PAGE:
Winning KY Derby Trainer Drugged Horses

Published by Michelle Kretzer.

On the heels of trainer Doug O’Neill’s win at the Kentucky Derby with I’ll Have Another, The New York Times reported that in the past 14 years, O’Neill has had nearly that many violations for giving horses illegal performance-enhancing drugs. That O’Neill could be forcing horses to run when they shouldn’t may account for the fact that the horses he trains sustain breakdowns or injuries more than twice as often, on average, as other thoroughbreds. Yet even with multiple drug violations, O’Neill is still sought after. Little oversight and lenient penalties make it too easy for him and other trainers to drug horses and get away with it.


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The U.S. is the only country that still allows routine and extensive use of drugs in horse racing, despite the overwhelming evidence that drugs are deadly for horses.

Long-Standing History of Drug Abuse

In fact, of the top 20 U.S. trainers in 2011, only two were never cited for a drug violation, according to Racing Commissioners International.

Leading trainer Todd Pletcher, who trained 2010 Kentucky Derby winner Super Saver, has been suspended several times for drug charges, fellow top trainer D. Wayne Lukas was caught running horses with cocaine in their systems, and Darrel Delahoussaye and Patrick Biancone have both had numerous drug violations, including citations for using snake venom. Rick Dutrow Jr., who trained 2008 Kentucky Derby winner Big Brown, racked up so many drug violations that he was banned from all New York racetracks for 10 years.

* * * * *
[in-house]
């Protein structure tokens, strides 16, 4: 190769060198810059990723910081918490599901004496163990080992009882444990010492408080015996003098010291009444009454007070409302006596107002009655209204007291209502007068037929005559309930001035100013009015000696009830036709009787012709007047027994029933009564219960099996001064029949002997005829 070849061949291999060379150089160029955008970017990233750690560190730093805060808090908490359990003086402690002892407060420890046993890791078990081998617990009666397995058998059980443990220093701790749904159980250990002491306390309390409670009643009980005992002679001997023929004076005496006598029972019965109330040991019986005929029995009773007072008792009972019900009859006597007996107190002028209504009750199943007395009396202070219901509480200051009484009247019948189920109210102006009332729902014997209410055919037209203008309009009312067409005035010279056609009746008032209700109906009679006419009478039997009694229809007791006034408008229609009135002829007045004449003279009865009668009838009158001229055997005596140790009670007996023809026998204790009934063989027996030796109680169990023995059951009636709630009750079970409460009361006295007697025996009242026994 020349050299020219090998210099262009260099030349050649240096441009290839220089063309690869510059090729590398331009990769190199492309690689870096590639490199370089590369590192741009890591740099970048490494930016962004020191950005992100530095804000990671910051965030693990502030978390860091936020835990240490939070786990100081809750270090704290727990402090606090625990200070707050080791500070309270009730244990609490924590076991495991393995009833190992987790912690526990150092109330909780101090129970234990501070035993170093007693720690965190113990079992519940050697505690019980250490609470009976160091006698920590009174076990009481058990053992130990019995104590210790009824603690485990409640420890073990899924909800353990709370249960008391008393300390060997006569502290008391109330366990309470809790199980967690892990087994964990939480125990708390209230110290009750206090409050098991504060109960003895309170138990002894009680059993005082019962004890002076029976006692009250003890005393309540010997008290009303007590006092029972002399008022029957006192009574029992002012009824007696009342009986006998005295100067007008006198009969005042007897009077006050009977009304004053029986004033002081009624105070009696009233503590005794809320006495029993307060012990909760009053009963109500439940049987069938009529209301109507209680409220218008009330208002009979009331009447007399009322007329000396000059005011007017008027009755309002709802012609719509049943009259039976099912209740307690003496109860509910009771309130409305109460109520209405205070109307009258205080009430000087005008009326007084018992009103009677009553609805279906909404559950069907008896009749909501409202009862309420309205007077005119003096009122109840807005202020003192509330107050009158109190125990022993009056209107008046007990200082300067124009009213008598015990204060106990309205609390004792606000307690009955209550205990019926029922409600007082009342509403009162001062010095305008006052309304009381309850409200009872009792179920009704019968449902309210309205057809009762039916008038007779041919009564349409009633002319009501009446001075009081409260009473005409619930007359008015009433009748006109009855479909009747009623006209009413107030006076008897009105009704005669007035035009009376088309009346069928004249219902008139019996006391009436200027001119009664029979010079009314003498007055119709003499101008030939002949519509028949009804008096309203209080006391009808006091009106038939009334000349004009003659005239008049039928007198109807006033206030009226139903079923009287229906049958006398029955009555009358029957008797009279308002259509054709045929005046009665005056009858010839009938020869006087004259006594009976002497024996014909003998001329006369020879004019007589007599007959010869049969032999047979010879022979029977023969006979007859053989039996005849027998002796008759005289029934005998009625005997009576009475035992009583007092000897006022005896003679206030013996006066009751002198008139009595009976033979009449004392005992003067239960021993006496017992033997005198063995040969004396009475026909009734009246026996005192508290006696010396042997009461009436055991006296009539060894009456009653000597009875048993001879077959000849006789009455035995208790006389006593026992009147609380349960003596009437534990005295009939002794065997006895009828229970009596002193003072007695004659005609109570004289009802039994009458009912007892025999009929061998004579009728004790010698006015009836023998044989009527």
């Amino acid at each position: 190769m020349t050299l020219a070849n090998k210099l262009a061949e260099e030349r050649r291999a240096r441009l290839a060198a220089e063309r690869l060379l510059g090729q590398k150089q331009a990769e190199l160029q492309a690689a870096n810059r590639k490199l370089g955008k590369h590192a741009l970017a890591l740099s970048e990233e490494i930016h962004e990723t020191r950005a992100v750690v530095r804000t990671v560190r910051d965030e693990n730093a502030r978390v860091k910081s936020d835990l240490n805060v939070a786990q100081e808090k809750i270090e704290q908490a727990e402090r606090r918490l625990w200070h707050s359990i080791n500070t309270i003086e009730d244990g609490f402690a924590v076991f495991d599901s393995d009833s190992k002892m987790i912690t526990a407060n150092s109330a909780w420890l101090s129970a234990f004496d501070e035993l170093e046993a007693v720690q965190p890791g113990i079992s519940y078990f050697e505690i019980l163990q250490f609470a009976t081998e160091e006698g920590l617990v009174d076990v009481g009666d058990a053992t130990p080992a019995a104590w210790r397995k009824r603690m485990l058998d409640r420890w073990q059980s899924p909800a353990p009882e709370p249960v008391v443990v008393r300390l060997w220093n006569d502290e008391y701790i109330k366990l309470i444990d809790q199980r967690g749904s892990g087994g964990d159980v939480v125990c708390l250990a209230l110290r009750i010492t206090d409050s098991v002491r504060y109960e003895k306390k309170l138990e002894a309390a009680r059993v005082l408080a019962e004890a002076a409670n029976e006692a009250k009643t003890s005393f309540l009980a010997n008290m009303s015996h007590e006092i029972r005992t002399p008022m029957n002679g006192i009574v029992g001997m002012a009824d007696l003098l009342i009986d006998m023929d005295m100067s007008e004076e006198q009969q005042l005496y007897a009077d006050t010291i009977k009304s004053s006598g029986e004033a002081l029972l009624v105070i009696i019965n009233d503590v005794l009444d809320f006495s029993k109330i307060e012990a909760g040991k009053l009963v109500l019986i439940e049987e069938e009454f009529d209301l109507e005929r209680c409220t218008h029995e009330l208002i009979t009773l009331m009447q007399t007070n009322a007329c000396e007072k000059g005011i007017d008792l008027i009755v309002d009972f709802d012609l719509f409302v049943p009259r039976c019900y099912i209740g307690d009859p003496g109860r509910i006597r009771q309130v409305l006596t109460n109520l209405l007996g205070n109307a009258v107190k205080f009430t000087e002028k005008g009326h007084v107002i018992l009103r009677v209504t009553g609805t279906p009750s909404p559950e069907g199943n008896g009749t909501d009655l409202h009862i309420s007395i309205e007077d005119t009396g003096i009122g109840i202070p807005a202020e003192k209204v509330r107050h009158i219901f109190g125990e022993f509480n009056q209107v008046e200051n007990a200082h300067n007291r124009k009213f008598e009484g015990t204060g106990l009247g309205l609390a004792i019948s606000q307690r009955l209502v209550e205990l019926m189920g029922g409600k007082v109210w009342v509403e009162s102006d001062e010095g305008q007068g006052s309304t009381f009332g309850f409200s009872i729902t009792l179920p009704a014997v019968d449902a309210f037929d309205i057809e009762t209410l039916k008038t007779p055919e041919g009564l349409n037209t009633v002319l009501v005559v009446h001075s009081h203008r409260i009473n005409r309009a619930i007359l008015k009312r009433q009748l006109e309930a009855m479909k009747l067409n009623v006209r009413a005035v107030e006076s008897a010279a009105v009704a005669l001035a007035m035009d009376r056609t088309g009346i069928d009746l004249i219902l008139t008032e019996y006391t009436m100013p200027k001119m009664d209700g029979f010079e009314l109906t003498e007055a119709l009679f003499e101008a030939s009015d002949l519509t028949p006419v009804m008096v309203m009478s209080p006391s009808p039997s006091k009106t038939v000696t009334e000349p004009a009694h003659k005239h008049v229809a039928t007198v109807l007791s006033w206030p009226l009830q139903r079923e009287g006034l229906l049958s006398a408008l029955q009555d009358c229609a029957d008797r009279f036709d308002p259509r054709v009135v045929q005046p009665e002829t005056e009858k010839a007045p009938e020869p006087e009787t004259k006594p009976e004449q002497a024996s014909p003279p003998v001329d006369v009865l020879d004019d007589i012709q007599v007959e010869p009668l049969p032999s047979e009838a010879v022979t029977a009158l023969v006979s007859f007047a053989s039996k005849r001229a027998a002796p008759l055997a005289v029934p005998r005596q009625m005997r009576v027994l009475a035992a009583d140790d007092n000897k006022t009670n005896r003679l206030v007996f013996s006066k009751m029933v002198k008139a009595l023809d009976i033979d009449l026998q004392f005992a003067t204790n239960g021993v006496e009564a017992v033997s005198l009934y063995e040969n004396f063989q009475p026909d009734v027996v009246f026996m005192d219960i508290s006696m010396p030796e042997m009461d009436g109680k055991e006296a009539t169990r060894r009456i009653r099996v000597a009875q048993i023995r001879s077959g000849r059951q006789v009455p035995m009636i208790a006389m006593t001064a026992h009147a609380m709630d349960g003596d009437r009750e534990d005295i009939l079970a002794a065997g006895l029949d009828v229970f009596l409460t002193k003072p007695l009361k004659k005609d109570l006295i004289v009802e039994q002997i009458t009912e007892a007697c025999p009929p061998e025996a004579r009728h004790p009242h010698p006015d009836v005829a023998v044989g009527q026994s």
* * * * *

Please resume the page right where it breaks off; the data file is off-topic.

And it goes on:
What You Can Do 

Last year, after a congressional hearing on the use of drugs in horseracing for which PETA supplied information, the Interstate Horseracing Improvement Act of 2011 was introduced, which would ban the use of performance-enhancing drugs and require that the winner and one other randomly chosen horse be tested for drugs at all races.

Please take a moment to ask your representatives to vote in favor of this much-needed legislation.

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“Almost all of us grew up eating meat, wearing leather, and going to circuses and zoos. We never considered the impact of these actions on the animals involved. For whatever reason, you are now asking the question: Why should animals have rights?” READ MORE

— Ingrid E. Newkirk, PETA President and co-author of Animalkind